Going Way Back

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Last week I was on a Southwest plane that was trying out WiFi capabilities. Knowing ahead of time that this would be a WiFi flight, I brought along my laptop. The five-year-old laptop weighs what feels like 200 pounds, and it was no fun carrying it just to use on the plane. But I did manage to fire it up and get a web connection. It lasted maybe an hour (my laptop battery is pathetic). I packed it away once I got to my destination and did not use it again until the return flight, another WiFi-enabled trip. To my dismay (and the airline’s), the wireless connection broke down, so passengers were unable to catch up on email or whatever this time around. For now, when it works, the service is free on Southwest. Expect that to change sometime in the future. And be aware that not all flights offer the service.

Wifi on flights is news of the future. Let’s turn back to the Internet’s past, starting with the demise of Geocities. Sites like MySpace and Facebook, along with the explosion of blogging, and yes, Tweeters, have done away with the corny old free web pages and hosting we once knew. I owe a debt of gratitude to Geocites and to Tripod.com (which lives on) for providing space to plunk down my weekly CyberScribbles columns. Currently they can be found at the blogger site, WordPress (https://cyberscribbles.wordpress.com).

Recently I ran across a mock salute to the old Geocities’ web presence. Be warned in advance that some of the content is inappropriate for young viewers. But Andy, the site’s creator, has reproduced the old look of former webpages, when whirling, twirling gifs, dinky digital music, guestbooks, and stats were clearly the standard for home-made (meaning: not professionally created) sites. Andy’s site is located at www.flashpointsocialmedia.com/Area51/Orion/.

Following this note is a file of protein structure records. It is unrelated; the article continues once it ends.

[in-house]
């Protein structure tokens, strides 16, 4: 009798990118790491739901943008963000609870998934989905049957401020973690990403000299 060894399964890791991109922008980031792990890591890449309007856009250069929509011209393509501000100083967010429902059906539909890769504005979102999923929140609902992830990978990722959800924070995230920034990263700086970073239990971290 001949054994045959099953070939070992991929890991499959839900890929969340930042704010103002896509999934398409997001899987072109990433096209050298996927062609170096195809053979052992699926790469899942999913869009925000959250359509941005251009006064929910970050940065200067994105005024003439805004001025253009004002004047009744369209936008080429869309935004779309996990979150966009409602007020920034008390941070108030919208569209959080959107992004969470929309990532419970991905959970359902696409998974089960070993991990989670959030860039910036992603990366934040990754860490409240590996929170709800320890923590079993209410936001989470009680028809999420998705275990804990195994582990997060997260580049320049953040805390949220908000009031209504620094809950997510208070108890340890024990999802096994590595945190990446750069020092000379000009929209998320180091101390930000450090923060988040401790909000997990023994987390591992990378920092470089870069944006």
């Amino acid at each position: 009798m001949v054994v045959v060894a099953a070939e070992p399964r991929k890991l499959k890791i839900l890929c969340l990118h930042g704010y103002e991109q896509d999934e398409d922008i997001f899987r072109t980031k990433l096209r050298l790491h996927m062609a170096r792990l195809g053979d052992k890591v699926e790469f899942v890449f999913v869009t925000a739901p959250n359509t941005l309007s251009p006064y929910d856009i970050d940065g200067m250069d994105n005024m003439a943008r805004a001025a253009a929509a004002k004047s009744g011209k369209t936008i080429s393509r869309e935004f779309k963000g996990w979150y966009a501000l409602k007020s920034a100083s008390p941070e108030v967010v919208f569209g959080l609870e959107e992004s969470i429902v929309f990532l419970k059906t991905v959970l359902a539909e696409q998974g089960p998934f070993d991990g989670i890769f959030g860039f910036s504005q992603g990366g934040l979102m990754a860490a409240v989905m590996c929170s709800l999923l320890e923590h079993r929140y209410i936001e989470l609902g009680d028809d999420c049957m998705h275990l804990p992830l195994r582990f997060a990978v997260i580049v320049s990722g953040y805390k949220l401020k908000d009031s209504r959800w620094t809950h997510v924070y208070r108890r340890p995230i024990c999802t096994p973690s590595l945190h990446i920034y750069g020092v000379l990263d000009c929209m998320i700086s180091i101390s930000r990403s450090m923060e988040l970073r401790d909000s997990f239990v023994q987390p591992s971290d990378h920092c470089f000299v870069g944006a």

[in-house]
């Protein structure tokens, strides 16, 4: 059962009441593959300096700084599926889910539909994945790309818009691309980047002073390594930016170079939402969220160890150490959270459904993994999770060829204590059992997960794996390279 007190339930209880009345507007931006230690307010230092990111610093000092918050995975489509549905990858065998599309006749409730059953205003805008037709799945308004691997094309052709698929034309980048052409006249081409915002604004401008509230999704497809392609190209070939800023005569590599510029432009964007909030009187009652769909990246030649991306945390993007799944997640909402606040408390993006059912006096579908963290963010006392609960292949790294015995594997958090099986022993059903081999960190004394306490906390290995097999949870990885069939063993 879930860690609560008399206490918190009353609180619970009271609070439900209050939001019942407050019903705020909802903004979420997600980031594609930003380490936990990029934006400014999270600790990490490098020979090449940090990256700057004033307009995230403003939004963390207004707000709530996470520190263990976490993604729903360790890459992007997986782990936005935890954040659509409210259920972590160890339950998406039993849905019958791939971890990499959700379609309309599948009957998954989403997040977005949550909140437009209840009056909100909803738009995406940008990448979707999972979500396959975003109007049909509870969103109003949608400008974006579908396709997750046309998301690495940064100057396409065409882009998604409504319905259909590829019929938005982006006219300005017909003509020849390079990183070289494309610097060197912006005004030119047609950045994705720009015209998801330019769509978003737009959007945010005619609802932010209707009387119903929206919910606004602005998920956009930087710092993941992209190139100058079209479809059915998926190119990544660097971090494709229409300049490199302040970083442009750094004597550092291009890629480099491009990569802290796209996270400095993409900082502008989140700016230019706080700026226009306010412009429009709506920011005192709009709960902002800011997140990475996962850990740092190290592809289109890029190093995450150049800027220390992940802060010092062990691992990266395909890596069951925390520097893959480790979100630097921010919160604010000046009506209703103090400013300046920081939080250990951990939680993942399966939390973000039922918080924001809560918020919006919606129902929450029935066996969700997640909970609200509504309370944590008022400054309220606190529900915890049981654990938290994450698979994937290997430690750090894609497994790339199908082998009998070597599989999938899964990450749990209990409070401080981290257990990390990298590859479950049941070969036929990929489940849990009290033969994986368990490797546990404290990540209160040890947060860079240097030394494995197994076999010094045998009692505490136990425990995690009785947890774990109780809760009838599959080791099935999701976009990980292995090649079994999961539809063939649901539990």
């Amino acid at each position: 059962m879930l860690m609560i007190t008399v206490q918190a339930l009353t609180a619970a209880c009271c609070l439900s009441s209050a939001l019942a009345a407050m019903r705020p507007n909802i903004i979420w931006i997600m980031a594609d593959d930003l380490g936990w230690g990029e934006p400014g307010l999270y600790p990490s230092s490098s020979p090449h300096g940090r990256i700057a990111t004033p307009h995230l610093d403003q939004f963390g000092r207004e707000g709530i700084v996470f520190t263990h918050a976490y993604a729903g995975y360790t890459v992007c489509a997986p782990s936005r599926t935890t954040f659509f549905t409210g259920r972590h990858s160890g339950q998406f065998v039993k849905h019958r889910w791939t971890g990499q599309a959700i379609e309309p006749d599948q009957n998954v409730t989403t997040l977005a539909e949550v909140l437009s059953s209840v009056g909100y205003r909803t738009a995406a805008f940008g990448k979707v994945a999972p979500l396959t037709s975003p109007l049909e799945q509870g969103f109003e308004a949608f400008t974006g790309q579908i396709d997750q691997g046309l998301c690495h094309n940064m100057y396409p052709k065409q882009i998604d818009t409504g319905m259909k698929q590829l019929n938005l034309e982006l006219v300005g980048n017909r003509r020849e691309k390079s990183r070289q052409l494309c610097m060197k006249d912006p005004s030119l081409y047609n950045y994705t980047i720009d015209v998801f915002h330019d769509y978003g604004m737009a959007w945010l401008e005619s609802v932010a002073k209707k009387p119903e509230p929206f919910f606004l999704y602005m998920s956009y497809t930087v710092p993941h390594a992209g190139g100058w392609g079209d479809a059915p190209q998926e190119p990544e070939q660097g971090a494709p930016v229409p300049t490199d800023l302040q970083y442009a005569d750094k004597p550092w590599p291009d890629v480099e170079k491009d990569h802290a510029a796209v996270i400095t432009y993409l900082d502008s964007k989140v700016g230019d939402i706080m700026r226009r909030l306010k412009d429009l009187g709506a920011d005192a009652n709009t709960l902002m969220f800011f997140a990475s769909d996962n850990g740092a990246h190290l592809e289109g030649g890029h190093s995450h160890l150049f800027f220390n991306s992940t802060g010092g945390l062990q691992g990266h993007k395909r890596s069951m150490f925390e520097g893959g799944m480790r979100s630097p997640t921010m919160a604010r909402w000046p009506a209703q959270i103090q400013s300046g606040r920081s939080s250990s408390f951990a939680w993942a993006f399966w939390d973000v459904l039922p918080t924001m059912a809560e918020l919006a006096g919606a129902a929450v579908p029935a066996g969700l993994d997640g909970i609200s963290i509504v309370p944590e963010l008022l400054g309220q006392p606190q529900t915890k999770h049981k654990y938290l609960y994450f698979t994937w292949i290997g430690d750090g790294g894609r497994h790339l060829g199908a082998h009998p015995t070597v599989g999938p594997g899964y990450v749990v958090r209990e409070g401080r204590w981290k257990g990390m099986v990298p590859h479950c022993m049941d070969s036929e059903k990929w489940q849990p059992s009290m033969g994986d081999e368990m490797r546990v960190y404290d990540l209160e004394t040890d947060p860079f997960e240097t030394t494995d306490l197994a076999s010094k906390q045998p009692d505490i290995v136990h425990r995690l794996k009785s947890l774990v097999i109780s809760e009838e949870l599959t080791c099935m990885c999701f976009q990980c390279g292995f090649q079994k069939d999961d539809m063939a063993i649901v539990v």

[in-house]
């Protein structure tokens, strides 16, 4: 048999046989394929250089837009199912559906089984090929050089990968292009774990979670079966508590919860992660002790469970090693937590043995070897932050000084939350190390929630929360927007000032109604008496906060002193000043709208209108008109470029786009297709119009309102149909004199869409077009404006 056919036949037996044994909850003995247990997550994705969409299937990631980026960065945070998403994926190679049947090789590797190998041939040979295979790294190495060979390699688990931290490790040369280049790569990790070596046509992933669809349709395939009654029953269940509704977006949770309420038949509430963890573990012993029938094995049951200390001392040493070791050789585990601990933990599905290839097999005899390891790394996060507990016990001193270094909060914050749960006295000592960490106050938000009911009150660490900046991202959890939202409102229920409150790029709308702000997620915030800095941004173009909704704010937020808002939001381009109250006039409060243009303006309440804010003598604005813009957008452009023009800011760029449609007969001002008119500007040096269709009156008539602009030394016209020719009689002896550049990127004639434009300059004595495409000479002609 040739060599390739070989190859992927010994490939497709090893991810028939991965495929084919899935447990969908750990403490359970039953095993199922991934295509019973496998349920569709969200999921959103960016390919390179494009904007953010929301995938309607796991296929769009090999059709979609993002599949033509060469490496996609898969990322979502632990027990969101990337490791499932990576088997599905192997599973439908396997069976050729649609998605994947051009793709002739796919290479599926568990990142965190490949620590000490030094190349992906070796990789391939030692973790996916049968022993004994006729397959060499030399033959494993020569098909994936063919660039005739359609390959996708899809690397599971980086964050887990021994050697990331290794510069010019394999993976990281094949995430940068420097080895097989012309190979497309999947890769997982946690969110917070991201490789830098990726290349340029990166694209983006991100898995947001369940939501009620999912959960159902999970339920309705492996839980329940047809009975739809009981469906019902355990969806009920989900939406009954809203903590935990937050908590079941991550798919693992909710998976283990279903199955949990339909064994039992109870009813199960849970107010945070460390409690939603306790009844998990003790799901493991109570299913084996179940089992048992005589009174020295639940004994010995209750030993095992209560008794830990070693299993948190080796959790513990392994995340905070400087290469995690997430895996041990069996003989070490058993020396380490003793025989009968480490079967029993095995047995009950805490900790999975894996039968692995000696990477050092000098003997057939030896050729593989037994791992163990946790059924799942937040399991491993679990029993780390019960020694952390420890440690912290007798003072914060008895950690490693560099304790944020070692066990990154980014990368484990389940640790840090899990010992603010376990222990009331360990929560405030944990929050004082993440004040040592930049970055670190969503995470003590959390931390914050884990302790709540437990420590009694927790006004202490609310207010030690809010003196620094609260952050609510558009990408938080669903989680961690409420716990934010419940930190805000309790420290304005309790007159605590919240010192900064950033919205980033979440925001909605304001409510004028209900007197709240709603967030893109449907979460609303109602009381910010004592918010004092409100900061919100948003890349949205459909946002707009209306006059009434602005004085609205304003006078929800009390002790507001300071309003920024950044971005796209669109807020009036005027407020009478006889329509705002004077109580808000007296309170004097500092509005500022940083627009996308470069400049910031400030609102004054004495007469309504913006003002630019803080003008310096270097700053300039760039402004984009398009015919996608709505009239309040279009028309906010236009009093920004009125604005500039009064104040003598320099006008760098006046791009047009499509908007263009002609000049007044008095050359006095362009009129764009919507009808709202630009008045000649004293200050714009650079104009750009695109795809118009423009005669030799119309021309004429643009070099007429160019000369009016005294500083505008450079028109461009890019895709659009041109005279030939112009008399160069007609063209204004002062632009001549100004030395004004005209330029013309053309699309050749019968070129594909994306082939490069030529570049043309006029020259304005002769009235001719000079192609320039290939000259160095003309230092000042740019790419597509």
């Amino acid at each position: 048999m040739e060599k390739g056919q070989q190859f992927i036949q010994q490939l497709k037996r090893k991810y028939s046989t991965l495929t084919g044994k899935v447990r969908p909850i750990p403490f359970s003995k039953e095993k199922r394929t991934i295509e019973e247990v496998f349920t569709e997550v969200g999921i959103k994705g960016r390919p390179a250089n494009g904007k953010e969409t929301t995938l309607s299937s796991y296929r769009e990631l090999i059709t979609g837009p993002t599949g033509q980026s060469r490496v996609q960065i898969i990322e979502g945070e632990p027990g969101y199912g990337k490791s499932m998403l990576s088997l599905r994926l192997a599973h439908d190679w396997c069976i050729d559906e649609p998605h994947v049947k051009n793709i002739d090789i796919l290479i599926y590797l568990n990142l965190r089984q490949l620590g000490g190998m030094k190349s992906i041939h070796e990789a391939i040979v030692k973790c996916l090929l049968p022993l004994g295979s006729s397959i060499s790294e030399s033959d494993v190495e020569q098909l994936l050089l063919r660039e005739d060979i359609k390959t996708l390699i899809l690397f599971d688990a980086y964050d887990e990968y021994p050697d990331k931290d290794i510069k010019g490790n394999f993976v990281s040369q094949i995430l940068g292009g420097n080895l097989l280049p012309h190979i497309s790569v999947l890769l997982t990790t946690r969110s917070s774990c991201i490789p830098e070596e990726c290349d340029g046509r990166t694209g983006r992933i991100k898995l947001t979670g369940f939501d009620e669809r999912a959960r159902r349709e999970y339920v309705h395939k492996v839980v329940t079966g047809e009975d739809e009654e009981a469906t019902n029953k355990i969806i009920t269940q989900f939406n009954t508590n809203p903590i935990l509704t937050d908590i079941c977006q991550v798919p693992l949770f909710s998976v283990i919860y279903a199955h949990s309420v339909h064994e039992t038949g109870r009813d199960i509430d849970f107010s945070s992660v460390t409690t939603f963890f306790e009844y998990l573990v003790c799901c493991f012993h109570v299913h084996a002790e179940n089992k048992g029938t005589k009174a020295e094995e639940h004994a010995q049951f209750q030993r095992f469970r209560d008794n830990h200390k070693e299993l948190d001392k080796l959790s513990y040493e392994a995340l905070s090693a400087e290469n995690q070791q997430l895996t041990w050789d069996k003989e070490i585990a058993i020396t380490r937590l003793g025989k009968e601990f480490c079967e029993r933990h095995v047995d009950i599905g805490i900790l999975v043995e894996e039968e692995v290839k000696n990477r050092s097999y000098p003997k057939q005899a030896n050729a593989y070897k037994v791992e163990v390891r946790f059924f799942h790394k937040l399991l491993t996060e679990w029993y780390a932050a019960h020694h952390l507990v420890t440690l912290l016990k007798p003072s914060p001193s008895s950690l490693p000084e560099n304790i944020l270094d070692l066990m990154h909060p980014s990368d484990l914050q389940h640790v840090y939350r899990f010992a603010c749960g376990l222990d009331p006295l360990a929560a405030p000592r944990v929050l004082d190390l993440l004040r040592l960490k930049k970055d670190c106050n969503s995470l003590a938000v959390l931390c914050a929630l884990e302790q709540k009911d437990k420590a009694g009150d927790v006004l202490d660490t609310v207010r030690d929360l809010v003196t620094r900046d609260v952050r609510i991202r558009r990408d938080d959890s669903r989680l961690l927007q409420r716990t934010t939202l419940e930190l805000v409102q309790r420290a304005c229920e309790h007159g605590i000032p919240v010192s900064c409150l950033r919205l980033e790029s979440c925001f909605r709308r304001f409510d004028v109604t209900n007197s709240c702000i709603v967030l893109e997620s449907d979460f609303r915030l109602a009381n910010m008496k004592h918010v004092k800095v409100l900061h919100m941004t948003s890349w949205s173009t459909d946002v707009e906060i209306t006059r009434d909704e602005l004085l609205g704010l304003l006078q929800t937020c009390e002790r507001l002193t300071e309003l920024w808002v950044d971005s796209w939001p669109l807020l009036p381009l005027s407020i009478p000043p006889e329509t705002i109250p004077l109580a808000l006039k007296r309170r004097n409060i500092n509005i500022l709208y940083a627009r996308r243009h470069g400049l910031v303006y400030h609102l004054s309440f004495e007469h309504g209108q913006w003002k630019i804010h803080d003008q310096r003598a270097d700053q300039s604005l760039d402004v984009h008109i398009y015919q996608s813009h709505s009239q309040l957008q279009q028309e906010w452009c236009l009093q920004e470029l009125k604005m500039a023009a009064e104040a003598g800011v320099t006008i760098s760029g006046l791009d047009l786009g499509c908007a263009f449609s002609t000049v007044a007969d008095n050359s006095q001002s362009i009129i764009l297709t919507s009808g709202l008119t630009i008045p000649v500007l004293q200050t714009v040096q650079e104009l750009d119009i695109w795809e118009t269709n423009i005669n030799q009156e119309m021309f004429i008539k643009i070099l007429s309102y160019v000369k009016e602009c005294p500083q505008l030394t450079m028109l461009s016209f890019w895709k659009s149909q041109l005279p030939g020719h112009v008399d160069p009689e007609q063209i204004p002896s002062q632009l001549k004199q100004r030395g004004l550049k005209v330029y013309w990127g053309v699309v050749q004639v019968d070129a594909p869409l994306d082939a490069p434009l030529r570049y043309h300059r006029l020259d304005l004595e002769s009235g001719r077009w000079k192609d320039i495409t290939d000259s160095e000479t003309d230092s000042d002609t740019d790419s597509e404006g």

Here are some things Andy had to say about the good old days at Geocities:

“When the World Wide Web was still considered to be the “World Wide Waste” by many, Geocities allowed amateurs to produce some interesting and funny content. People could quickly post information on their personal pages and link to it from their instant message programs (an instant message program is sort of like Twitter). In a way, Geocities allowed people to set up a rudimentary blogs, only far far less useable and much more painful on the eyes.”

Andy goes on to thank Geocities and Yahoo, sponsor of the free web page program, for “opening up the Web” to him. He is glad, too, that the Internet Archive has not found his original website.

Internet Archive (www.internetarchive.org). This is where you go to find all the good stuff of days past from the Internet and beyond. It is now home to the Wayback Machine, where many old, obsolete websites are archived. More than that, there are texts, audio programs, videos and so much good stuff from yesteryear waiting to be downloaded here. Noncommercial music, old radio programs, videos and vlogs. If you wait until next week, I will tell you more about the wonders of the Internet Archive. Otherwise, go there now and find out for yourself what treasures await.

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~ by IndianaDunesPoet on May 13, 2009.

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